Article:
raised more than $100 million and built a statewide political operation that
registered hundreds of thousands of new voters in Georgia. The state saw
record-breaking turnout in the 2020 presidential race and January Senate runoff
Now, Abrams and Kemp look like they may face a rematch in a new political
climate. For one, Kemp faces opposition from Trump and his most loyal GOP
supporters for not supporting the former president's baseless argument that he
was cheated out of reelection through massive voter fraud, including in
Georgia. Election officials conducted three recounts in the state, each of
which affirmed Biden's victory.
Trump, who campaigned for Kemp in 2018, is now one of the governor's most
vocal critics. The former president held a rally in the state in September,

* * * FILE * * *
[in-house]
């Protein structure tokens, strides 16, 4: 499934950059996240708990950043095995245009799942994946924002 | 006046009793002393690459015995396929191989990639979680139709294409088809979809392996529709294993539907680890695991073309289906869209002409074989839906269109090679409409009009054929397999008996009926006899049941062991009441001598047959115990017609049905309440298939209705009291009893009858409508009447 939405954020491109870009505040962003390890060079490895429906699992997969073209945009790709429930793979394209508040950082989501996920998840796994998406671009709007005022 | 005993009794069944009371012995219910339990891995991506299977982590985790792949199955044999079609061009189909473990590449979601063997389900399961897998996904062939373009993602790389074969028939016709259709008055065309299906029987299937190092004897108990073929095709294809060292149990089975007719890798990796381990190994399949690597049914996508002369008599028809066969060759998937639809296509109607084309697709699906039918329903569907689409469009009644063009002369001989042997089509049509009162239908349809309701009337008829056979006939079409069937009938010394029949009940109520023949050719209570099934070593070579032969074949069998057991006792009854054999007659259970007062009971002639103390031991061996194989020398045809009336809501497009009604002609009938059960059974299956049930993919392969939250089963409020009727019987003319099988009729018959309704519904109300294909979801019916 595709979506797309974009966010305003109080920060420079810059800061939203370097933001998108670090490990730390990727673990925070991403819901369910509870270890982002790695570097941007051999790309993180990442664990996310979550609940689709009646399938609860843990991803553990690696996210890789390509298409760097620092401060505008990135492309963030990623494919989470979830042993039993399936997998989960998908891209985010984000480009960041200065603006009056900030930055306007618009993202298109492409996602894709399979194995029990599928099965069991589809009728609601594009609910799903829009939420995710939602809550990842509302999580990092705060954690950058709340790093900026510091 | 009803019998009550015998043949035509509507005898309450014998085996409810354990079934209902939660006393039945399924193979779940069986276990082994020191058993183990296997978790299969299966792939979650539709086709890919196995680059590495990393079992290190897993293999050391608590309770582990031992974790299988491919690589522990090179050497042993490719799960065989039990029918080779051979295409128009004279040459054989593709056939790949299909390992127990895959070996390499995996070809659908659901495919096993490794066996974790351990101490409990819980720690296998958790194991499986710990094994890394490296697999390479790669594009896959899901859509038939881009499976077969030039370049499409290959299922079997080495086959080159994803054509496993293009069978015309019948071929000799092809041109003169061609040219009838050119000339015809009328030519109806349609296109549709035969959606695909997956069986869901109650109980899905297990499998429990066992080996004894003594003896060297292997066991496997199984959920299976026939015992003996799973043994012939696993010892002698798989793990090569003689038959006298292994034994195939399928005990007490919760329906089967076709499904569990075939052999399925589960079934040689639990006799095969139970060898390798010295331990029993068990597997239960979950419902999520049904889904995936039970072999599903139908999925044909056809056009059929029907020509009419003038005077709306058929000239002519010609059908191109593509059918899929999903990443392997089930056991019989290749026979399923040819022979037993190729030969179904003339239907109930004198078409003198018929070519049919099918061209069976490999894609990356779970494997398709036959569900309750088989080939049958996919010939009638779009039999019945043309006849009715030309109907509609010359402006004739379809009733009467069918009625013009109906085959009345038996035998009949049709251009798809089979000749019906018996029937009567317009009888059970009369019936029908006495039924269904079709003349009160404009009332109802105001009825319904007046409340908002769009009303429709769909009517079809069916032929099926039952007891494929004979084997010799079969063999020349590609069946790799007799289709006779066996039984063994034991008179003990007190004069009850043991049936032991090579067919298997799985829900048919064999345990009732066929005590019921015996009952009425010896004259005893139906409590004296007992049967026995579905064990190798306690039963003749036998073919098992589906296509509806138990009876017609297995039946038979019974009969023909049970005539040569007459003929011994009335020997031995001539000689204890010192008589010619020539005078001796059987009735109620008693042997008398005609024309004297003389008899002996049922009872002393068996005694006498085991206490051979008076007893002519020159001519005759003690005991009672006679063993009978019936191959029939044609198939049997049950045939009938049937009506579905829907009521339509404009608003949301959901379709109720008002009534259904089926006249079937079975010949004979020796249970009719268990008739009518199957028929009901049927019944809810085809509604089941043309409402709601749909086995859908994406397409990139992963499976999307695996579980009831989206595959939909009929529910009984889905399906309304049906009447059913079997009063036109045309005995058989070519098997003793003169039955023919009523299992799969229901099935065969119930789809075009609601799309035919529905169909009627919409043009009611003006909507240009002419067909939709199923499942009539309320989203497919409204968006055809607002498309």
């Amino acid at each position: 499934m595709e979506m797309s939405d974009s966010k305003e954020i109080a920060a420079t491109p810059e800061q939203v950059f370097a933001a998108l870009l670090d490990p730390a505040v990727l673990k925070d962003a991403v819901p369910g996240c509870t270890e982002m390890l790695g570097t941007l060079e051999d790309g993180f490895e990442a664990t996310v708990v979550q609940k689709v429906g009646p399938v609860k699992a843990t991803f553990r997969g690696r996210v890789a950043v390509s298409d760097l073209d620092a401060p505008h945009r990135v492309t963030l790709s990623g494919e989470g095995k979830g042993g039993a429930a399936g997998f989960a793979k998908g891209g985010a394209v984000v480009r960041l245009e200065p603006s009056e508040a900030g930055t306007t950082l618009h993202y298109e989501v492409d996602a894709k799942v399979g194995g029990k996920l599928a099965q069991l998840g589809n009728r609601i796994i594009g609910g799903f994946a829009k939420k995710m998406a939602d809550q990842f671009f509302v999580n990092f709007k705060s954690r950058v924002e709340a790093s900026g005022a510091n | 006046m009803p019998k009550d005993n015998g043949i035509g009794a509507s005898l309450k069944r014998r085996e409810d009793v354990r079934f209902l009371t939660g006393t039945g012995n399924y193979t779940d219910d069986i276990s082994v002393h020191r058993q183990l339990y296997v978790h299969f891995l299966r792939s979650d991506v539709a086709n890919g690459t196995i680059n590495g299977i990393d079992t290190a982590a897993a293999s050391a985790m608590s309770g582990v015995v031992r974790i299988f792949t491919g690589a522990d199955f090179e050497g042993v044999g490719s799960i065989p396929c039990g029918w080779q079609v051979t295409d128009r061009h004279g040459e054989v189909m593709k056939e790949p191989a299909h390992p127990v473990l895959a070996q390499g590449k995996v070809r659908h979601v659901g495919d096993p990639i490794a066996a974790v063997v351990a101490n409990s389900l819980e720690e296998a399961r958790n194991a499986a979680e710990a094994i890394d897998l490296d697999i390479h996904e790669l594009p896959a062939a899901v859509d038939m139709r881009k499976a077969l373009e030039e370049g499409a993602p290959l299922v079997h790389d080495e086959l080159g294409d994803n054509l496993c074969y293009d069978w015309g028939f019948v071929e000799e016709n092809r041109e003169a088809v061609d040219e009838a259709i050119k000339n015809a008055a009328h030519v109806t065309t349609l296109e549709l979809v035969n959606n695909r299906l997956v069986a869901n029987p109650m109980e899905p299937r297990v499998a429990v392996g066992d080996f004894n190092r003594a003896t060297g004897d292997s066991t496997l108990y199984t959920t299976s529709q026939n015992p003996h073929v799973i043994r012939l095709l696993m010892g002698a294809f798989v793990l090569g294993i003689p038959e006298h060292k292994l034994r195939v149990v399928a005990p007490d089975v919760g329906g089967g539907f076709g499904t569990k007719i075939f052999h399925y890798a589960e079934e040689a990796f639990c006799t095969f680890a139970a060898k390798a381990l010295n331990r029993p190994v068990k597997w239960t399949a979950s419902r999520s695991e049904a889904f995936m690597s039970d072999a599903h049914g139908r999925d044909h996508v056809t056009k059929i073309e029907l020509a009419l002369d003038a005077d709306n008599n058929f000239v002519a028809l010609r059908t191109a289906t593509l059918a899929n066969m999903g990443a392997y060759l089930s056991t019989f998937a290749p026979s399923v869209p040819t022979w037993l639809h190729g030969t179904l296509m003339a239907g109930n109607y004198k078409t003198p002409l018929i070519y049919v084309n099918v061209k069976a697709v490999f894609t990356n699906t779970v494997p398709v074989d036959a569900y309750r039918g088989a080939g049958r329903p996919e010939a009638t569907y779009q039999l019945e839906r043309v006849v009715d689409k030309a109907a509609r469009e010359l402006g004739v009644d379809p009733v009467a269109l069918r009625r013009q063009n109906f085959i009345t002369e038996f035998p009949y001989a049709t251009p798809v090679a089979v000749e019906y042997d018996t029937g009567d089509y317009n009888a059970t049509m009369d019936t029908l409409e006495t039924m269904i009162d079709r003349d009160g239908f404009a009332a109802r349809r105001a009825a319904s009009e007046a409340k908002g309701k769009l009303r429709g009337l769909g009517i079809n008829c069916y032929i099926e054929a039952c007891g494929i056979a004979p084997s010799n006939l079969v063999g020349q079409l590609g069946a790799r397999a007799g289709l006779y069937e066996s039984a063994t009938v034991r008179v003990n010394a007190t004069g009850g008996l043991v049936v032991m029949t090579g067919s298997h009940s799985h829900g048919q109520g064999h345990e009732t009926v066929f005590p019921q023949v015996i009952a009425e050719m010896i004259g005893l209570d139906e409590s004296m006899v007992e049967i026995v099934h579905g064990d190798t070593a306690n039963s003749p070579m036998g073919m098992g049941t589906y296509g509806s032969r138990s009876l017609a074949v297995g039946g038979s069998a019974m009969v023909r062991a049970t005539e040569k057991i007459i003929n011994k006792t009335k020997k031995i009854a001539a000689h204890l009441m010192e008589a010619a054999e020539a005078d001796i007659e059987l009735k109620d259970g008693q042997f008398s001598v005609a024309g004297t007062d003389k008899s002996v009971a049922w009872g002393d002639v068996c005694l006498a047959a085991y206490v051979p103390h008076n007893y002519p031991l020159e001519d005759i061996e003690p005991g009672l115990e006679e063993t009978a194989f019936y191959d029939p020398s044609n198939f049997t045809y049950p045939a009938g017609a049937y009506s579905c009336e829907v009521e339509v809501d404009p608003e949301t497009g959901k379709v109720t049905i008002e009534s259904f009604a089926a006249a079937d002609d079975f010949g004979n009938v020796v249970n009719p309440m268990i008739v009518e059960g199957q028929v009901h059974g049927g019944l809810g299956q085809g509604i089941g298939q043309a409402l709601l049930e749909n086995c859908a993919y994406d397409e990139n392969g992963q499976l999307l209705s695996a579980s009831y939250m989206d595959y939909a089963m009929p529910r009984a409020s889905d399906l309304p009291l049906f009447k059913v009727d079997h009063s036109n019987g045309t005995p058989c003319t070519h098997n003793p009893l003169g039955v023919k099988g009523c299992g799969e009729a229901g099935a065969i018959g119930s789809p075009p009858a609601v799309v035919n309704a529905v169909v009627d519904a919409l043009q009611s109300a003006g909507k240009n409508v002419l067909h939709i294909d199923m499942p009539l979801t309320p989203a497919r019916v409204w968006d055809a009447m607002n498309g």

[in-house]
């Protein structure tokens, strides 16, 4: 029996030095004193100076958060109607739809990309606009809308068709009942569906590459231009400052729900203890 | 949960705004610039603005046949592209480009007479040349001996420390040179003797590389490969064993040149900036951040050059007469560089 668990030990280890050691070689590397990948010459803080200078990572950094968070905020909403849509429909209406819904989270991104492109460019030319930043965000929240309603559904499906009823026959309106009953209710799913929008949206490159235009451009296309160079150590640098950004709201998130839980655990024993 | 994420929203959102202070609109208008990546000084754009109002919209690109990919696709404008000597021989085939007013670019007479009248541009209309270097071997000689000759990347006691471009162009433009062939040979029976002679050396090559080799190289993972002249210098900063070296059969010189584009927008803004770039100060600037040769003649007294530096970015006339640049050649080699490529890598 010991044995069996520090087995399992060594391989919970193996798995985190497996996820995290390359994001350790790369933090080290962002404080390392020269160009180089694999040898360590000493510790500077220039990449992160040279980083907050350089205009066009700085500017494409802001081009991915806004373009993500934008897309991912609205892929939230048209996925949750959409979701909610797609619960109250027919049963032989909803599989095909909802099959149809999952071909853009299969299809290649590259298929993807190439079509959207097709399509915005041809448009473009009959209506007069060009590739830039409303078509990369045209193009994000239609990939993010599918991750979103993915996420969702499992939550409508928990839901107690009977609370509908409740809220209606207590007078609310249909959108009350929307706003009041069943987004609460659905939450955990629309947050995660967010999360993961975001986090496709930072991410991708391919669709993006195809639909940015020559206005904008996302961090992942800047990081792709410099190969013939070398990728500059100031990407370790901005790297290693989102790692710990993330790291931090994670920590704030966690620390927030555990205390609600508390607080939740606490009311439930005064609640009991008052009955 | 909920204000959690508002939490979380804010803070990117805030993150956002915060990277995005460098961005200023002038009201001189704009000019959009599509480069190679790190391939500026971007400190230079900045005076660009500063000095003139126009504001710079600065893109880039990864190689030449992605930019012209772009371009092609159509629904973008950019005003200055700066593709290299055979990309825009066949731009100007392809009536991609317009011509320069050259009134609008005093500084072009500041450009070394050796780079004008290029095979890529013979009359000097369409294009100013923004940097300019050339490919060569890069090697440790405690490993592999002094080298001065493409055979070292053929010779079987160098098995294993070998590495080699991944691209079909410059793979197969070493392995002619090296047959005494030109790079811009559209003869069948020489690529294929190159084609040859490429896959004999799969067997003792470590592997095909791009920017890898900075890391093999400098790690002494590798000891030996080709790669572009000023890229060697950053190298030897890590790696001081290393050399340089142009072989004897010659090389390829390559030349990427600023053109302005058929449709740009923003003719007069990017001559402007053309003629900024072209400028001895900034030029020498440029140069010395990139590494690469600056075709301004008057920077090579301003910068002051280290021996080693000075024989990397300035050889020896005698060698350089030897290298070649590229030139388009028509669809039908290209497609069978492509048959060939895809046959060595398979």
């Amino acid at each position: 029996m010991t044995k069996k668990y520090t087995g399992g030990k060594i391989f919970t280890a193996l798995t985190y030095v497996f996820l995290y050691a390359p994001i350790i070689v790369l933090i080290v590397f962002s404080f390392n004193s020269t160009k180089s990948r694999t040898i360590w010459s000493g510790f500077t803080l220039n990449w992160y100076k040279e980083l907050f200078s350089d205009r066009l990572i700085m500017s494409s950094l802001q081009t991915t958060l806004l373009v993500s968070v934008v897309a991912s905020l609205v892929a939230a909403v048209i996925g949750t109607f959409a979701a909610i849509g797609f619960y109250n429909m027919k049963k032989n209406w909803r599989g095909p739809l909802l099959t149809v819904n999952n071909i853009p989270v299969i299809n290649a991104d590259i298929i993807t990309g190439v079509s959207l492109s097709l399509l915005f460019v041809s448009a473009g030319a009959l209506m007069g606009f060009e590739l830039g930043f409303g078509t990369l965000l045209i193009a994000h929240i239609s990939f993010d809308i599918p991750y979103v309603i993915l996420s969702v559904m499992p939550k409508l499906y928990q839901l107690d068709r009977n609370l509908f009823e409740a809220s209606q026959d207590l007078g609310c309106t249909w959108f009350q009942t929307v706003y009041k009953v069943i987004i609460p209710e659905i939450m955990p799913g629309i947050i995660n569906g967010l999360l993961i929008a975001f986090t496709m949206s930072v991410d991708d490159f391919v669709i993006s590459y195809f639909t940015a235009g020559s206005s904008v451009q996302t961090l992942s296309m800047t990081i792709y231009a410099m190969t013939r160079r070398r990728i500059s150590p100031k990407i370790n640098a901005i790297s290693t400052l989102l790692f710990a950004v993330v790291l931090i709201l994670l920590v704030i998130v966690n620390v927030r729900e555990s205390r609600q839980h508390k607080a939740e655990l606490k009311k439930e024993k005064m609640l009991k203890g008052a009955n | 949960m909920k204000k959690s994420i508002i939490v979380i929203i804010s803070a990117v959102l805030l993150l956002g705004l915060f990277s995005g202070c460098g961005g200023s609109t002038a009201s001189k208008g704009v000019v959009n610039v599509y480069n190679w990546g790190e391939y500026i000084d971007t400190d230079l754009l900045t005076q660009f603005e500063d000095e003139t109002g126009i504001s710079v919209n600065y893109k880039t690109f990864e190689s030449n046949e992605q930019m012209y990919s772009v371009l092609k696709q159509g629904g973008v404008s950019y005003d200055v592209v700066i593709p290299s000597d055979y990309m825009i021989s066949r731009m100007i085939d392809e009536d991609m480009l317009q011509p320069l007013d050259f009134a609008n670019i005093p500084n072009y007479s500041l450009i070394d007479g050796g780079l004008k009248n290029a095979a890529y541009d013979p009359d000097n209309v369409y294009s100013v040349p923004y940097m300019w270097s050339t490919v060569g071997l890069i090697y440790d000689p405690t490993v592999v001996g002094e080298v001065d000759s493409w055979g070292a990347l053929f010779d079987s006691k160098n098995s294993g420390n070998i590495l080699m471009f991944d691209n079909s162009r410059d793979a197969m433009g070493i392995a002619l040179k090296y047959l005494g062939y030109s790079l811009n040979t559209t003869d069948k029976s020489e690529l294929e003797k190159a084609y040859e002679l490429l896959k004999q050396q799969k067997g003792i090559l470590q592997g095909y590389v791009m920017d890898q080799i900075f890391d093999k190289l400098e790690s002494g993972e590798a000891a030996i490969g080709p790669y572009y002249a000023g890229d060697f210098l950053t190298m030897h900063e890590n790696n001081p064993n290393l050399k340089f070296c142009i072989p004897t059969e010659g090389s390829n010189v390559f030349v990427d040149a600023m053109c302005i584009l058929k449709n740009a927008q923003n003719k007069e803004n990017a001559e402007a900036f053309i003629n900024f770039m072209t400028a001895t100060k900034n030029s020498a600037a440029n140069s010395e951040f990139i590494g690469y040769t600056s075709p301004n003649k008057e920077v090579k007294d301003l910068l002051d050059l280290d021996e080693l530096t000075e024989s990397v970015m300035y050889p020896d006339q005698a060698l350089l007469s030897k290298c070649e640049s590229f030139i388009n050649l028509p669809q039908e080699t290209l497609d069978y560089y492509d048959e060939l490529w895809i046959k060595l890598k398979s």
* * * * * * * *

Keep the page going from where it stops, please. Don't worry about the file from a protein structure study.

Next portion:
pointedly inviting former U.S. Sen. David Perdue to run against Kemp and
sarcastically suggesting to the crowd that he would prefer Abrams to the
"I'll beat her again, but it will be hard to do with Brian Kemp, because the
MAGA base will just not vote for him ...," Trump said in statement. "But some
good Republican will run, and some good Republican will get my endorsement, and
some good Republican will WIN!"
Since the rally, Perdue has privately consulted with leading Republicans
about a possible bid and suggested in a radio interview last month that "a lot
of people feel like that people in power ... caved in to a lot of things back
in 2020 that didn't have to be done," a reference to Kemp's refusal to overturn
Biden's Georgia victory.
Kemp's disavowal of problems in Georgia's election results did not stop him
from pushing through restrictive changes to voting laws in response to Trump's
2020 national defeat. Many Democrats are worried that Georgia's new law will